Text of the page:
- Family plan: The budget also addresses the other major spending proposal that Biden has already launched, his American Families Plan, which aims to strengthen the United States’ social safety net by expanding access to education, lowering childcare costs, and bringing women in the world of work are supported.
- Compulsory programs: As usual, mandatory spending on programs like Social Security, Medicaid, and Medicare is a significant part of the proposed budget. They grow as America’s population ages.
- Discretionary issues: Funds for the individual budgets of the agencies and executive programs would reach around $ 1.5 trillion in 2022, an increase of 16 percent over the previous budget.
- How Biden would pay for it: The president would fund his agenda in large part by increasing taxes on businesses and high earners, which would begin to reduce budget deficits in the 2030s. Administrative officials said tax increases would fully offset employment and family plans over the course of 15 years, which the budget request supports. In the meantime, the budget deficit would stay above $ 1.3 trillion each year.
During a budget launch press conference on Friday, Ms. Young and Cecilia Rouse, the White House Chairpersons of the National Economic Council – both black women – did not mention the president’s justice agenda until a reporter asked.
And the budget itself does not seek to quantify the impact of following the president’s direction to make decisions based on a sense of racial justice. There is no “Equity” section in the budget. Aides did not send out fact sheets to reporters on Friday to encourage “equity spending” in the president’s inaugural budget.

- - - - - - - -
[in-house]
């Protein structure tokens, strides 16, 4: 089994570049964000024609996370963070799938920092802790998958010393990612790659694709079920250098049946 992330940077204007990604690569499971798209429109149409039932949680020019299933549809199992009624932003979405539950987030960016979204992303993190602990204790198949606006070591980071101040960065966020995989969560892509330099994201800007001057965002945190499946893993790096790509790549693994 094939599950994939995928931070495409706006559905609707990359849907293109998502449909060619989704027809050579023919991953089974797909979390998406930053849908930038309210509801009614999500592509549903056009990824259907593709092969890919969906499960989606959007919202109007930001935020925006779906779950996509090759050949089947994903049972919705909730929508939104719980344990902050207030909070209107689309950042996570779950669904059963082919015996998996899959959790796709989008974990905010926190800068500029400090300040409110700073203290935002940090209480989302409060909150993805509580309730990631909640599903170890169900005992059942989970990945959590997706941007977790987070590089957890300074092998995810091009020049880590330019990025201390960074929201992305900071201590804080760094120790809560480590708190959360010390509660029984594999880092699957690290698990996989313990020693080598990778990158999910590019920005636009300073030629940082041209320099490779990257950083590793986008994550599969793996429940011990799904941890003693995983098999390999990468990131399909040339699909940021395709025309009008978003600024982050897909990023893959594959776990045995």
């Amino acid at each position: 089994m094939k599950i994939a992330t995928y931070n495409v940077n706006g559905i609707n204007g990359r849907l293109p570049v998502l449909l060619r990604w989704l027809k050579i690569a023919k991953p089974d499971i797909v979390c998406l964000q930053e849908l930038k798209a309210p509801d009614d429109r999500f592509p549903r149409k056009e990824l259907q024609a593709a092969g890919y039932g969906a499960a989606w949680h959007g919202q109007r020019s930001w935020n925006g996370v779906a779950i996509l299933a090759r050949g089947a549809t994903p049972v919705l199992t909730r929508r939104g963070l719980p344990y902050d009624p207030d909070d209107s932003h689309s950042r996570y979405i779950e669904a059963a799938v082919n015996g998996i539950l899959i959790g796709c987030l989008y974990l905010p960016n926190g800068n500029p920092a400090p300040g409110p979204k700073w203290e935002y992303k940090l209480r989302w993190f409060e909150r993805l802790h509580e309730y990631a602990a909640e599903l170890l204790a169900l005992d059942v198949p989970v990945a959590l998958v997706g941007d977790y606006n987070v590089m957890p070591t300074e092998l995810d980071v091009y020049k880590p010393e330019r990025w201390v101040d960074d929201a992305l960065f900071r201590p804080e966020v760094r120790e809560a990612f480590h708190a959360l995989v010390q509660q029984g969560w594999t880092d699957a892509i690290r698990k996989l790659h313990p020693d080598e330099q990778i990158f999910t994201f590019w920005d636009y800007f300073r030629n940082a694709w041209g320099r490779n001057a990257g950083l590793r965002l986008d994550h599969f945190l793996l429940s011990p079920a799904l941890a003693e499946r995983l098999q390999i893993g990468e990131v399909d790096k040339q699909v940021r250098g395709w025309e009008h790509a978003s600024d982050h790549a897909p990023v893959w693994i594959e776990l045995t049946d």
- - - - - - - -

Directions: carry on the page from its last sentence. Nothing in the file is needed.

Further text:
This left some outreach to civil rights groups and other advocates who were quick to point out examples of spending that would benefit communities traditionally left behind by previous presidents.
Sara Chieffo, the chief lobbyist of the environmentalist League of Conservation Voters, pointed out the $ 936 million initiative at the Environmental Protection Agency to accelerate environmental and economic justice, which aims to clean up the environment in underserved communities.
“The importance of this government’s proposal to make the largest ever investment in colored and low-income communities that have been exposed to environmental racism for decades cannot be overstated,” said Ms. Chieffo.
Marcela Howell, President of In Our Own Voice: National Black Women’s Reproductive Justice Agenda, commended the president for investing in programs that specifically benefit black women.
“Kudos also go to President Biden for funding important programs to combat racial equality and economic security,” she said in a statement, adding that “we are making the proposed investments in infrastructure and job creation, affordable childcare and welcome workforce training and education. ”and more.
The Planned Parenthood Federation of America issued a statement thanking Mr. Biden for the “important investments” it believes would help “combat the maternal mortality crisis and its devastating effects on colored communities.”